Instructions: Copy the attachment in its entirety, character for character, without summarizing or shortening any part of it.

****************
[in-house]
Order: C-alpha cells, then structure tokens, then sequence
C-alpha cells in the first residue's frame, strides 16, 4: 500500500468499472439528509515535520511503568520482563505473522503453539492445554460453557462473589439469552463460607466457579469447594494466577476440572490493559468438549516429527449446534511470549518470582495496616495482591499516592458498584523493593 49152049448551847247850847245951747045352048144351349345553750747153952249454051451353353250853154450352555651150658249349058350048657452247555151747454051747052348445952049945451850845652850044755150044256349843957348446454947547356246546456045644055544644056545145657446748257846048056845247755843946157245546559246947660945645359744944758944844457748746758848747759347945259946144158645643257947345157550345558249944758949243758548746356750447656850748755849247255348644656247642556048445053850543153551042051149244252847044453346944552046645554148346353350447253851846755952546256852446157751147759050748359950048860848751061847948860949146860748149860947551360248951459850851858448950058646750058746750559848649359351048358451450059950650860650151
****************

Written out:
[in-house]
Order: C-alpha cells, then structure tokens, then sequence
C-alpha cells in the first residue's frame, strides 16, 4: 500500500468499472439528509515535520511503568520482563505473522503453539492445554460453557462473589439469552463460607466457579469447594494466577476440572490493559468438549516429527449446534511470549518470582495496616495482591499516592458498584523493593 49152049448551847247850847245951747045352048144351349345553750747153952249454051451353353250853154450352555651150658249349058350048657452247555151747454051747052348445952049945451850845652850044755150044256349843957348446454947547356246546456045644055544644056545145657446748257846048056845247755843946157245546559246947660945645359744944758944844457748746758848747759347945259946144158645643257947345157550345558249944758949243758548746356750447656850748755849247255348644656247642556048445053850543153551042051149244252847044453346944552046645554148346353350447253851846755952546256852446157751147759050748359950048860848751061847948860949146860748149860947551360248951459850851858448950058646750058746750559848649359351048358451450059950650860650151